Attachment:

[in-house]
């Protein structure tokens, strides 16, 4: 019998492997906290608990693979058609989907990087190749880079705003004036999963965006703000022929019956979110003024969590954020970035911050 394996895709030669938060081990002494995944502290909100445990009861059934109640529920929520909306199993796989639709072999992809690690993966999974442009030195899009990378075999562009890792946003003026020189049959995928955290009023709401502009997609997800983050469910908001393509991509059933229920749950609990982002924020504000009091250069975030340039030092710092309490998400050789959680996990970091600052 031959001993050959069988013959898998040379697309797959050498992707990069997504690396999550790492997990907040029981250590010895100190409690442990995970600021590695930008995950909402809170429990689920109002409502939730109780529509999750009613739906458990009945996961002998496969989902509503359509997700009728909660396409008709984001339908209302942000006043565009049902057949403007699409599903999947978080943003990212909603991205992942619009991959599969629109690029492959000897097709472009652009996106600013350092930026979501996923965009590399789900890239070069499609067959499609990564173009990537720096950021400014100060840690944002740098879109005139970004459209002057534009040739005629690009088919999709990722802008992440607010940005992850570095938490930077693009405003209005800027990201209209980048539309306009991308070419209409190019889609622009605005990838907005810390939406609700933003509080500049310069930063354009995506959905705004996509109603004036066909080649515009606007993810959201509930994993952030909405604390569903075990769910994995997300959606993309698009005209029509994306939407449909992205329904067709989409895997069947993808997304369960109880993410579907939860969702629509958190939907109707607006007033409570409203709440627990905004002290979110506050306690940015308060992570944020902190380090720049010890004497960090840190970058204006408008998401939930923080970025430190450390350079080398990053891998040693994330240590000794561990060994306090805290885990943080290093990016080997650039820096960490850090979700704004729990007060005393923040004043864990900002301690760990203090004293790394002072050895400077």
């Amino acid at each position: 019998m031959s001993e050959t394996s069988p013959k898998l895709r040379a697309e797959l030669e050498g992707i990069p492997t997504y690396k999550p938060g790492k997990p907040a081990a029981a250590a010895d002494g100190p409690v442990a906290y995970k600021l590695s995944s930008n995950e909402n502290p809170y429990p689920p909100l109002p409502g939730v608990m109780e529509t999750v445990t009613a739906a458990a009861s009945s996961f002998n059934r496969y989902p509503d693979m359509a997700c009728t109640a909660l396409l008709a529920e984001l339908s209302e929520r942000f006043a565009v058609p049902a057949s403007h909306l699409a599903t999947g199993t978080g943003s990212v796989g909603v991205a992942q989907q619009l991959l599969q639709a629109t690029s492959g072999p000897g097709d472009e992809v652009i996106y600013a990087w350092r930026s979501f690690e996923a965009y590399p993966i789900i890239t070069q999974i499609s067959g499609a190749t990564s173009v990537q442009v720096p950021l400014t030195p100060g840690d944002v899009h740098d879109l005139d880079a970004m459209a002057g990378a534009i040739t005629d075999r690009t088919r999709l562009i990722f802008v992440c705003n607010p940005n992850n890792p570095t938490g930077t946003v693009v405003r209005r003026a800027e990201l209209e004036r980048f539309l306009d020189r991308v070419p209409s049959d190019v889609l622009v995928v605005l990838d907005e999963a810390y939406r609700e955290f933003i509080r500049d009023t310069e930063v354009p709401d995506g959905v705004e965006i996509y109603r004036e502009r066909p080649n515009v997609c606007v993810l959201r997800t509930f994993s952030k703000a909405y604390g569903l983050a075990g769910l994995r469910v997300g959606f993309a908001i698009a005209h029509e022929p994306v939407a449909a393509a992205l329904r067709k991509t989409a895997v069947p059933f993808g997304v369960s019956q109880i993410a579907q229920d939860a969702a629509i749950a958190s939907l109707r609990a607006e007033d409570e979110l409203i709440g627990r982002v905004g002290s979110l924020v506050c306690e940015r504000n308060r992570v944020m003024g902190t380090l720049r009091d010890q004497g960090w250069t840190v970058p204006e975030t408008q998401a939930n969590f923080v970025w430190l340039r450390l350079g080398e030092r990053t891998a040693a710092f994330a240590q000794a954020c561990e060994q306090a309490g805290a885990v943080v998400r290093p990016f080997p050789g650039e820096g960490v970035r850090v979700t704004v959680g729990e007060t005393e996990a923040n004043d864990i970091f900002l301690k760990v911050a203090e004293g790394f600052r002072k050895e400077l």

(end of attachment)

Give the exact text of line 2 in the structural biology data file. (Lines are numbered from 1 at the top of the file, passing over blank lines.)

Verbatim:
């Protein structure tokens, strides 16, 4: 019998492997906290608990693979058609989907990087190749880079705003004036999963965006703000022929019956979110003024969590954020970035911050 394996895709030669938060081990002494995944502290909100445990009861059934109640529920929520909306199993796989639709072999992809690690993966999974442009030195899009990378075999562009890792946003003026020189049959995928955290009023709401502009997609997800983050469910908001393509991509059933229920749950609990982002924020504000009091250069975030340039030092710092309490998400050789959680996990970091600052 031959001993050959069988013959898998040379697309797959050498992707990069997504690396999550790492997990907040029981250590010895100190409690442990995970600021590695930008995950909402809170429990689920109002409502939730109780529509999750009613739906458990009945996961002998496969989902509503359509997700009728909660396409008709984001339908209302942000006043565009049902057949403007699409599903999947978080943003990212909603991205992942619009991959599969629109690029492959000897097709472009652009996106600013350092930026979501996923965009590399789900890239070069499609067959499609990564173009990537720096950021400014100060840690944002740098879109005139970004459209002057534009040739005629690009088919999709990722802008992440607010940005992850570095938490930077693009405003209005800027990201209209980048539309306009991308070419209409190019889609622009605005990838907005810390939406609700933003509080500049310069930063354009995506959905705004996509109603004036066909080649515009606007993810959201509930994993952030909405604390569903075990769910994995997300959606993309698009005209029509994306939407449909992205329904067709989409895997069947993808997304369960109880993410579907939860969702629509958190939907109707607006007033409570409203709440627990905004002290979110506050306690940015308060992570944020902190380090720049010890004497960090840190970058204006408008998401939930923080970025430190450390350079080398990053891998040693994330240590000794561990060994306090805290885990943080290093990016080997650039820096960490850090979700704004729990007060005393923040004043864990900002301690760990203090004293790394002072050895400077």